I am about to dust off my soapbox, the one I try to keep away from this blog in favor of stories about the ultimate truth as seen by my children. With a government shutdown looming in the US over an issue that shakes my core, I can no longer swallow my words. I promise not to mind if you scroll on past to preserve your image of me as a mommy blogger, but if you stay I hope you read until the end.
My knee-jerk reaction, complete with unfair leaps of logic based on feelings outside of facts, is that anti-Obamacare people want us to fall into a survival of the fittest behavior model, a model that would make it impossible for the three people I love most to survive. I told you it was reactionary, but here are the driving forces behind this reaction.
1. Children sometimes have illnesses
My husband and I spent 100% of our life savings and then twice that much on credit cards during a two-year period where oldest, husband and I all had crazy issues. We had insurance, but sometimes insurance companies suck. At one point, because of Twinkle’s preexisting condition and my husband’s preexisting condition, I switched jobs and paid over $2,500 a month towards their medical costs. I did this until we were on the new plan for 6-months, at which point they were finally allowed to receive services for their conditions. Then she was covered, but husband wasn’t because
2. Mental Illness is as real as any other illness, but health insurance companies get around the mental health parity law
In 2004 I worked for the mental health association in Illinois during the mental health parity debates. The good guys won, mental health parity is a thing, but the guys with the most money can pay their way around following the law. There were times my family spent over $500 out of pocket every month on mental health medication and doctor visits, in addition to high premiums, even though we had health insurance. I had to leave one job and find a new one because
3. Health insurance being tied to employers means that I can never chose a job based on what I want to do with my life, instead I have to scope out benefits plans and make sure that my family’s very real needs will be covered through the insurance. This is especially important because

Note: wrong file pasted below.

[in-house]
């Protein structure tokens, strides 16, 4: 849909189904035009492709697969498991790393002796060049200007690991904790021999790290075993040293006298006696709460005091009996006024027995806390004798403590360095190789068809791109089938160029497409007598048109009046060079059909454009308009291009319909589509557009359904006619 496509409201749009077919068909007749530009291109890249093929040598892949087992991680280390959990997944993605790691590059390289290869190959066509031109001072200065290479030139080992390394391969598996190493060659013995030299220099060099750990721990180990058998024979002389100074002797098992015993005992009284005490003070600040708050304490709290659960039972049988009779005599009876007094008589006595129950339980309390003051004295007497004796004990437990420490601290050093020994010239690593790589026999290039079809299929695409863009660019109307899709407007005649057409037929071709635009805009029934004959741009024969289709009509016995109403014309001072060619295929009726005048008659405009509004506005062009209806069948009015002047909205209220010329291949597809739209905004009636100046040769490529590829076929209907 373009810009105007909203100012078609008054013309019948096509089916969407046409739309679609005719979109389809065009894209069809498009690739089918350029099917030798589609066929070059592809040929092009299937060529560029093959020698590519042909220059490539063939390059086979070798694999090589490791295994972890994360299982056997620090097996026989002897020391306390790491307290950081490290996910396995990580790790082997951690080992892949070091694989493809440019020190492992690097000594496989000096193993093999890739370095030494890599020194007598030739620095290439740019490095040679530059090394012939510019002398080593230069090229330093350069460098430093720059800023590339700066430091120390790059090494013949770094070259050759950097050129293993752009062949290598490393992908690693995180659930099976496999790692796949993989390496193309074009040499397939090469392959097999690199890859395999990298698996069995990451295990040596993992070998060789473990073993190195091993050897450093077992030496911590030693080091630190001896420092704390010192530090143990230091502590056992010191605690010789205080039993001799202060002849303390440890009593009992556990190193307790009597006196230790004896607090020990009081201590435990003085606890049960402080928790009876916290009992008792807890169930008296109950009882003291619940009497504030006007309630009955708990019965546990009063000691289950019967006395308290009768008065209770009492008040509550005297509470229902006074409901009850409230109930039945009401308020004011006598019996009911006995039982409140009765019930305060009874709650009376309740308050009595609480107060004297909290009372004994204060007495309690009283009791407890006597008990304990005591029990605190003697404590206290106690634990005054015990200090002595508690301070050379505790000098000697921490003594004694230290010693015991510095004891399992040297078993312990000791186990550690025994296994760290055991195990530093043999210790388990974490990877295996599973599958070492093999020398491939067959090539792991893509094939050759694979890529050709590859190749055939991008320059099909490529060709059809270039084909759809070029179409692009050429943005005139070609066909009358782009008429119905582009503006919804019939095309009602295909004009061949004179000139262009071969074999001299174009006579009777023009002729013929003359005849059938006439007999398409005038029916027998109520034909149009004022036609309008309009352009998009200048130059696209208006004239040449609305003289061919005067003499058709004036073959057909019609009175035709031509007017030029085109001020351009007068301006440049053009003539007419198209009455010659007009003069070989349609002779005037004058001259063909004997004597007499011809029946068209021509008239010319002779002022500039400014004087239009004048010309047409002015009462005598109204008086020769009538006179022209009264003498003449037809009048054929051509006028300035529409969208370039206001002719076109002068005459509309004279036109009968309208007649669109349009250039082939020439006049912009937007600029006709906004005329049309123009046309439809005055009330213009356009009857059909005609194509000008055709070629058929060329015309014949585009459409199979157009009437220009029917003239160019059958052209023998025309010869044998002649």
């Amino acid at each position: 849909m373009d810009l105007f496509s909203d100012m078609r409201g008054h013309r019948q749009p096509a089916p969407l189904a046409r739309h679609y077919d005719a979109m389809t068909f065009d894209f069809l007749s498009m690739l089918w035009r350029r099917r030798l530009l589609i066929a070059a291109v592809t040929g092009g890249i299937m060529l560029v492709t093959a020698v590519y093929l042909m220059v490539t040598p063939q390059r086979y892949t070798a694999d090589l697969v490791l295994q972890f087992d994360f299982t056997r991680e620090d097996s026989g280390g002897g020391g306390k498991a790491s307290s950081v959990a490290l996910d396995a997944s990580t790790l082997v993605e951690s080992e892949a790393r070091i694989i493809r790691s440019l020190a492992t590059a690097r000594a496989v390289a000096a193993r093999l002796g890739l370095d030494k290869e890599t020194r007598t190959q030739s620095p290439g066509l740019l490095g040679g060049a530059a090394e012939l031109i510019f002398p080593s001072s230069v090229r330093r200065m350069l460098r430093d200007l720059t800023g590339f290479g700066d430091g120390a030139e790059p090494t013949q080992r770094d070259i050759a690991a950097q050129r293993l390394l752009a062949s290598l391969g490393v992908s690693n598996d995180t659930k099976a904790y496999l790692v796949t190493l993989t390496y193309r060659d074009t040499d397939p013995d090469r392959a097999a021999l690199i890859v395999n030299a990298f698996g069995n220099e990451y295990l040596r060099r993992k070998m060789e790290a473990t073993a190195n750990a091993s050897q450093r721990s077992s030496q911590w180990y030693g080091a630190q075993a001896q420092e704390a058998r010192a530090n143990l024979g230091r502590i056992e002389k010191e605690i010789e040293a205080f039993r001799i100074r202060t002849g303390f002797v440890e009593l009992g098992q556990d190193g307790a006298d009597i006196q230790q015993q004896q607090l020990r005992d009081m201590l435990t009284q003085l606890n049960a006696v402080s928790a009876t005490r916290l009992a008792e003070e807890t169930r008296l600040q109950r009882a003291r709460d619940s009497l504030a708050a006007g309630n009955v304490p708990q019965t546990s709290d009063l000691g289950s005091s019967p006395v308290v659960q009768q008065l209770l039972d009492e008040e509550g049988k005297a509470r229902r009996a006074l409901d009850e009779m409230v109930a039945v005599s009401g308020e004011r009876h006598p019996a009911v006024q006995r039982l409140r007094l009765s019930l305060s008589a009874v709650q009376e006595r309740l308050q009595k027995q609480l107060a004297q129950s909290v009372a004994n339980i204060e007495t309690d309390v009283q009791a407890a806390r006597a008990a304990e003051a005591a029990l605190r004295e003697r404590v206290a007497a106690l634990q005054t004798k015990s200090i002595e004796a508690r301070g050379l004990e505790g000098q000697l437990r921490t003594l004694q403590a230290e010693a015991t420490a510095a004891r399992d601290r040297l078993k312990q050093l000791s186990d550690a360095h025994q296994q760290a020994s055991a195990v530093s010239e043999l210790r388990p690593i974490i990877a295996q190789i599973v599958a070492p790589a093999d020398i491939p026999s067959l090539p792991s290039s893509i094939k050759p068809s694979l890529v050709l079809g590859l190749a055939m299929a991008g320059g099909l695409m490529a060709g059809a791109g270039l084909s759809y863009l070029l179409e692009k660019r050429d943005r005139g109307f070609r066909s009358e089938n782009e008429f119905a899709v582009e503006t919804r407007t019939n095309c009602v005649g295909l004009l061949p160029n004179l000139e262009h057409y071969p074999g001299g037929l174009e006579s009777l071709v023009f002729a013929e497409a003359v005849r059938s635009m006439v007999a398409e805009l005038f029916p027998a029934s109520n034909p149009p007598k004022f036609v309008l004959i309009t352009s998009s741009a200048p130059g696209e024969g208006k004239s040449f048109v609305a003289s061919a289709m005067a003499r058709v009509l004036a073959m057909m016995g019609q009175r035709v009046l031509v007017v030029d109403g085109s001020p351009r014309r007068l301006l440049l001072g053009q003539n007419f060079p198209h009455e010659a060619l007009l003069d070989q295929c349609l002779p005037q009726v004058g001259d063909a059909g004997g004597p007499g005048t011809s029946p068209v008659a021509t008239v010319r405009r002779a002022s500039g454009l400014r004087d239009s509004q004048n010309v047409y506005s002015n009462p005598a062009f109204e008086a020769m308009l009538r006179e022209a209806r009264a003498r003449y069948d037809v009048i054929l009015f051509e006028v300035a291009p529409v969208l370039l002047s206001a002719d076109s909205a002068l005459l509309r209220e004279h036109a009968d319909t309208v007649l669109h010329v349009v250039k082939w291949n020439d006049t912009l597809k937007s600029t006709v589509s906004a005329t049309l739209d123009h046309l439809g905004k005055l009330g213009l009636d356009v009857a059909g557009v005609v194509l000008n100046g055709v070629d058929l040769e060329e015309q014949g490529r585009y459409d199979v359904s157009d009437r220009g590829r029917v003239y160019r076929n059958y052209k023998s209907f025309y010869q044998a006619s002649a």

4. Until Obamacare was enacted companies that offer insurance directly to clients could refuse clients for any reason, but nearly always rejected people with preexisting conditions.
We tried to get supplemental insurance for our daughter. We tried to buy insurance outside of the workplace because my coverage did nothing for her illness. We were told that she would not qualify for insurance coverage until age 11, and only then if she was hospitalization free for at least 5 years. Thank you, President Obama, for making that practice illegal.
There it is, the four personal reasons why I find all arguments against health insurance reform repugnant and react to them as a personal attack on my family. I know they aren’t, and I know people on the other side of the fence feel with as much passion as I do about this legislation. If I put on my political science hat I could give well documented, sensible arguments for universal coverage. If I put on my social service hat I could give a passionate plea about collective good. But here, on this blog, I wear the hat of a mom to a child who had thrombocytosis and immunoglobulin deficiency, the hat of a mom to a child with chronic asthma, the hat of a wife to a wonderful man with bipolar, and the hat of a person tired of making every damn decision about my career path based on if my decision to follow my heart would selfishly put my family at risk.